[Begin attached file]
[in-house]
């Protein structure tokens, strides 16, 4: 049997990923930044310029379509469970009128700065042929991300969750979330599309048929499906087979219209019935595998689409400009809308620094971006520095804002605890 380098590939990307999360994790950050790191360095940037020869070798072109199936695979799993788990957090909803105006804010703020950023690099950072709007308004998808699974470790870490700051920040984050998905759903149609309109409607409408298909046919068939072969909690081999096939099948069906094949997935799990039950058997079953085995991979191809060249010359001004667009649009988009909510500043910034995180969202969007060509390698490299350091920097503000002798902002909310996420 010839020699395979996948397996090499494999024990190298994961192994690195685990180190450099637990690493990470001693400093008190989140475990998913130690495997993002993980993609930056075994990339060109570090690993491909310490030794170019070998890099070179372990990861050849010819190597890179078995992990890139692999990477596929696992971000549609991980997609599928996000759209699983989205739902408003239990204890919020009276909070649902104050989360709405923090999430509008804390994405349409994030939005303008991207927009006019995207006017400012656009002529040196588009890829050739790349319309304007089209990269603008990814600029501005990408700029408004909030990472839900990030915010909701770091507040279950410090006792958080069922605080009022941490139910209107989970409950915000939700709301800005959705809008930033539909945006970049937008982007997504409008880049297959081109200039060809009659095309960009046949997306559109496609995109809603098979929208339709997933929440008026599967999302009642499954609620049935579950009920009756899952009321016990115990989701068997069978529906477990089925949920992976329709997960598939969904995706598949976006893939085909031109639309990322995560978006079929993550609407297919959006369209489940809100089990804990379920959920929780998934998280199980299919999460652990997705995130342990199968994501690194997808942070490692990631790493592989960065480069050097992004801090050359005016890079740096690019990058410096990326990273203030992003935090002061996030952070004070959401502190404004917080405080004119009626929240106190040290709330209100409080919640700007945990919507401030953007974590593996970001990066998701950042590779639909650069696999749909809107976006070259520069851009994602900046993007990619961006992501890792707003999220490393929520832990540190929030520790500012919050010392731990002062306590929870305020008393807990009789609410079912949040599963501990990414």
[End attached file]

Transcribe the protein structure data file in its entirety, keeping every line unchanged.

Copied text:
[in-house]
């Protein structure tokens, strides 16, 4: 049997990923930044310029379509469970009128700065042929991300969750979330599309048929499906087979219209019935595998689409400009809308620094971006520095804002605890 380098590939990307999360994790950050790191360095940037020869070798072109199936695979799993788990957090909803105006804010703020950023690099950072709007308004998808699974470790870490700051920040984050998905759903149609309109409607409408298909046919068939072969909690081999096939099948069906094949997935799990039950058997079953085995991979191809060249010359001004667009649009988009909510500043910034995180969202969007060509390698490299350091920097503000002798902002909310996420 010839020699395979996948397996090499494999024990190298994961192994690195685990180190450099637990690493990470001693400093008190989140475990998913130690495997993002993980993609930056075994990339060109570090690993491909310490030794170019070998890099070179372990990861050849010819190597890179078995992990890139692999990477596929696992971000549609991980997609599928996000759209699983989205739902408003239990204890919020009276909070649902104050989360709405923090999430509008804390994405349409994030939005303008991207927009006019995207006017400012656009002529040196588009890829050739790349319309304007089209990269603008990814600029501005990408700029408004909030990472839900990030915010909701770091507040279950410090006792958080069922605080009022941490139910209107989970409950915000939700709301800005959705809008930033539909945006970049937008982007997504409008880049297959081109200039060809009659095309960009046949997306559109496609995109809603098979929208339709997933929440008026599967999302009642499954609620049935579950009920009756899952009321016990115990989701068997069978529906477990089925949920992976329709997960598939969904995706598949976006893939085909031109639309990322995560978006079929993550609407297919959006369209489940809100089990804990379920959920929780998934998280199980299919999460652990997705995130342990199968994501690194997808942070490692990631790493592989960065480069050097992004801090050359005016890079740096690019990058410096990326990273203030992003935090002061996030952070004070959401502190404004917080405080004119009626929240106190040290709330209100409080919640700007945990919507401030953007974590593996970001990066998701950042590779639909650069696999749909809107976006070259520069851009994602900046993007990619961006992501890792707003999220490393929520832990540190929030520790500012919050010392731990002062306590929870305020008393807990009789609410079912949040599963501990990414």